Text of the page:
Gas bubble chases around core of Milky Way
Astronomers have discovered a hot gas bubble rotating clockwise around the black hole Sagittarius A* – the core of our Galaxy. However, this bubble has not been found directly, but via an accompanying phenomenon: flares in the X-ray range, which have been detected again and again, starting from the black hole Sgr A*. Since nothing can leave the black hole itself, a phenomenon in the immediate vicinity must be responsible – the gas bubble.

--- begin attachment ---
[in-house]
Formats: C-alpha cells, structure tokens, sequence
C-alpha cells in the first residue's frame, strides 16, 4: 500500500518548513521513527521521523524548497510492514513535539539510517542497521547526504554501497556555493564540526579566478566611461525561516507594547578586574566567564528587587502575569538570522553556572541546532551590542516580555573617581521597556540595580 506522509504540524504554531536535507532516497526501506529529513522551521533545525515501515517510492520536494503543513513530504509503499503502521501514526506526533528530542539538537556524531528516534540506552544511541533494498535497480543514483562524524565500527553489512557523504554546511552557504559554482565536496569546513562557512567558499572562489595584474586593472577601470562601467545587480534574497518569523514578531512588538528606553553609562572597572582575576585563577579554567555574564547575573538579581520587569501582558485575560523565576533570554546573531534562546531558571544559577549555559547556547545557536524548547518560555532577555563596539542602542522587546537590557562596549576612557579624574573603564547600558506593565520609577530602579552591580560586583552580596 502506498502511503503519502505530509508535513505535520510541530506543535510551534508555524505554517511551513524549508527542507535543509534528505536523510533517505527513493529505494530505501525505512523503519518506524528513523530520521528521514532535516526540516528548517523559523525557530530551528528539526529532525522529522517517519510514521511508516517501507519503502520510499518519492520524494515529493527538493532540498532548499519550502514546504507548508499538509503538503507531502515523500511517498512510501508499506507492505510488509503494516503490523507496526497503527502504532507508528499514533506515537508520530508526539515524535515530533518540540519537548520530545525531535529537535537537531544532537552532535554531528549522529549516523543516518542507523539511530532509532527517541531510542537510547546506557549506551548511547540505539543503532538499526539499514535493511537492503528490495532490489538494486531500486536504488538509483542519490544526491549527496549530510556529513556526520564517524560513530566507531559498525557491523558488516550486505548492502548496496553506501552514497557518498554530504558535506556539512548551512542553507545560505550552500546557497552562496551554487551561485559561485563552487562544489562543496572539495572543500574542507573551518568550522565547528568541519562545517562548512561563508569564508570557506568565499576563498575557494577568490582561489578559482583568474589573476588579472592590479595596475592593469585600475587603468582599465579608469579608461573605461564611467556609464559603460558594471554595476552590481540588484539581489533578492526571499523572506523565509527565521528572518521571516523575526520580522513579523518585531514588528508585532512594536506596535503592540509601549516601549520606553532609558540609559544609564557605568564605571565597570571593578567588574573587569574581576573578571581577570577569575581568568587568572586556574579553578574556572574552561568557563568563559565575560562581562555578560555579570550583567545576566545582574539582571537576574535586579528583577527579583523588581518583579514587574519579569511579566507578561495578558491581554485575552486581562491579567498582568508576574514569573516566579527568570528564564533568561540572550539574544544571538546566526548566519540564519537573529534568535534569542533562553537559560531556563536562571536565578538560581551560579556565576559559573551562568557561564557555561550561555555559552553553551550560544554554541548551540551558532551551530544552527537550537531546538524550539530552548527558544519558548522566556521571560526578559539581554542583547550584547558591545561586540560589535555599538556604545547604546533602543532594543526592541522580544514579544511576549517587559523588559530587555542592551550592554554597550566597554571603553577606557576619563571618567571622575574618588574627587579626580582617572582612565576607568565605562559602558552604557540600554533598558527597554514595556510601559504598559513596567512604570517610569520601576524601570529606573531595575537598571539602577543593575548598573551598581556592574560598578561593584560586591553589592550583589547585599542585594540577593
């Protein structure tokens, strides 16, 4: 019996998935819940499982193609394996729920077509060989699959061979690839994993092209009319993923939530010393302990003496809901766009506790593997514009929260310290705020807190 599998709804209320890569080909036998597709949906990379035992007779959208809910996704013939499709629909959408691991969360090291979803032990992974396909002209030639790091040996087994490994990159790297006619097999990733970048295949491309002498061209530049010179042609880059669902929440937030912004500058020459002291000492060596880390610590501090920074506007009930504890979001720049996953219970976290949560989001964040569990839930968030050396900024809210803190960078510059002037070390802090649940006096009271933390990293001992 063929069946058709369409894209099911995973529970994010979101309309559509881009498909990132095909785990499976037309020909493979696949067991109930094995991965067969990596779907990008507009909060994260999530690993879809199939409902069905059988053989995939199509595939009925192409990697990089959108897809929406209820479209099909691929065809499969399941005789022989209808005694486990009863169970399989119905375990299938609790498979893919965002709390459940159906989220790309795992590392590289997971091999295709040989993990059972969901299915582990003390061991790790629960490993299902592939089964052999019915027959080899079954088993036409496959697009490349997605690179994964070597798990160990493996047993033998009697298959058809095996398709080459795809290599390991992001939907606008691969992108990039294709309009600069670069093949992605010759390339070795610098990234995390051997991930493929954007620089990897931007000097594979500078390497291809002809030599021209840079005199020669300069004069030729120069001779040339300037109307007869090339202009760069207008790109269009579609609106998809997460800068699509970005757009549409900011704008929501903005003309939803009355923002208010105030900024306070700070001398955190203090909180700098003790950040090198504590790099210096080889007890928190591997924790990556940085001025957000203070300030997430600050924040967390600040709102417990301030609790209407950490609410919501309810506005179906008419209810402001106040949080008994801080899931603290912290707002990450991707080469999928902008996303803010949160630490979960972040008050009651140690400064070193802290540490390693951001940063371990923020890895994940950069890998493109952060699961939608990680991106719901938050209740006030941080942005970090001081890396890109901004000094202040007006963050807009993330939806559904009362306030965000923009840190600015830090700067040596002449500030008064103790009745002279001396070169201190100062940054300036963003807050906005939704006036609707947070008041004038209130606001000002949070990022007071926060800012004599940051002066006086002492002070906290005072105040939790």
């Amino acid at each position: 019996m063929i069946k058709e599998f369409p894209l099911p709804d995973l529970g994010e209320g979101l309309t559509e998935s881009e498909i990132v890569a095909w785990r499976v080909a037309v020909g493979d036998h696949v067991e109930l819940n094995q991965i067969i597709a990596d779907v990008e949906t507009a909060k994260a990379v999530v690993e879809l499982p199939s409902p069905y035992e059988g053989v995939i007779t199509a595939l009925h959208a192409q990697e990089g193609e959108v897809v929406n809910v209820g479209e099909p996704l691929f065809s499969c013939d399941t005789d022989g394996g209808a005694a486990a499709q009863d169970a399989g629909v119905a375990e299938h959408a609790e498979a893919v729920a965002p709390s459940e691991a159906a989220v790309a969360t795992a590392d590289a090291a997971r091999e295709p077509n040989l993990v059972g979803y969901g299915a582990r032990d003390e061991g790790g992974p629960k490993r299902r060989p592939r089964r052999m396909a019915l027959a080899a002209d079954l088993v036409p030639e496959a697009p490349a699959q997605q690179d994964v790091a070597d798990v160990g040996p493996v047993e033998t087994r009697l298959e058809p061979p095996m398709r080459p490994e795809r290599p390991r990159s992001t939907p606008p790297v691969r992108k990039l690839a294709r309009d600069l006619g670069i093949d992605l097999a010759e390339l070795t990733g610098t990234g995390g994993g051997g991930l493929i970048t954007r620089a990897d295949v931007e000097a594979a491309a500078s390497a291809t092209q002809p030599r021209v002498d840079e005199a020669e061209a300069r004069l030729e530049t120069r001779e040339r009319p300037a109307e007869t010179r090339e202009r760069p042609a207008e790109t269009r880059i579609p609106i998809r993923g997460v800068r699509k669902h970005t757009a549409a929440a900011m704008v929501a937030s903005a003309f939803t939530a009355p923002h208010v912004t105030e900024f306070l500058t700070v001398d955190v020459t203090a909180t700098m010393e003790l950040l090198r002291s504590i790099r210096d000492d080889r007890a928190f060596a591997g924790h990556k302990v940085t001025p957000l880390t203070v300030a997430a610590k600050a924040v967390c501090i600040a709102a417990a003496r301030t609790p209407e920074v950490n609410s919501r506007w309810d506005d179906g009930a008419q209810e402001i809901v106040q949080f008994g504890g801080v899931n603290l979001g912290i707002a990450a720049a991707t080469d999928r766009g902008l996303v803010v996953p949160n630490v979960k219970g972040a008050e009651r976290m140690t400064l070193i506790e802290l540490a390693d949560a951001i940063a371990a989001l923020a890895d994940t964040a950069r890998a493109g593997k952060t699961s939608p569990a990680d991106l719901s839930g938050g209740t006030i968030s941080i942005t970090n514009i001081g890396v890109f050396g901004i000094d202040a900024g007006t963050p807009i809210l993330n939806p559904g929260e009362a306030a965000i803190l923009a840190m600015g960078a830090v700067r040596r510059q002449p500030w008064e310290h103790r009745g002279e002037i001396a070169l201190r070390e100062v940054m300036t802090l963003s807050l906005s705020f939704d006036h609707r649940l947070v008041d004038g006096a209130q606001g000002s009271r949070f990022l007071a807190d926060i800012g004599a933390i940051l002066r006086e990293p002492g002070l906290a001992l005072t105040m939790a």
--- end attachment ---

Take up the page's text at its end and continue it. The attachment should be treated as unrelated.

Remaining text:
“We suspect that we are dealing with a hot gas bubble orbiting Sagittarius A* in an orbit similar in size to that of the planet Mercury, but completing a full orbit in only about 70 minutes. This requires an incredible speed of about 30 percent of the speed of light,” said Maciek Wielgus of the Max Planck Institute for Radio Astronomy in Bonn, Germany, who led the study published in Astronomy & Astrophysics. It is likely that the flares are caused by magnetic interactions in the very hot gas.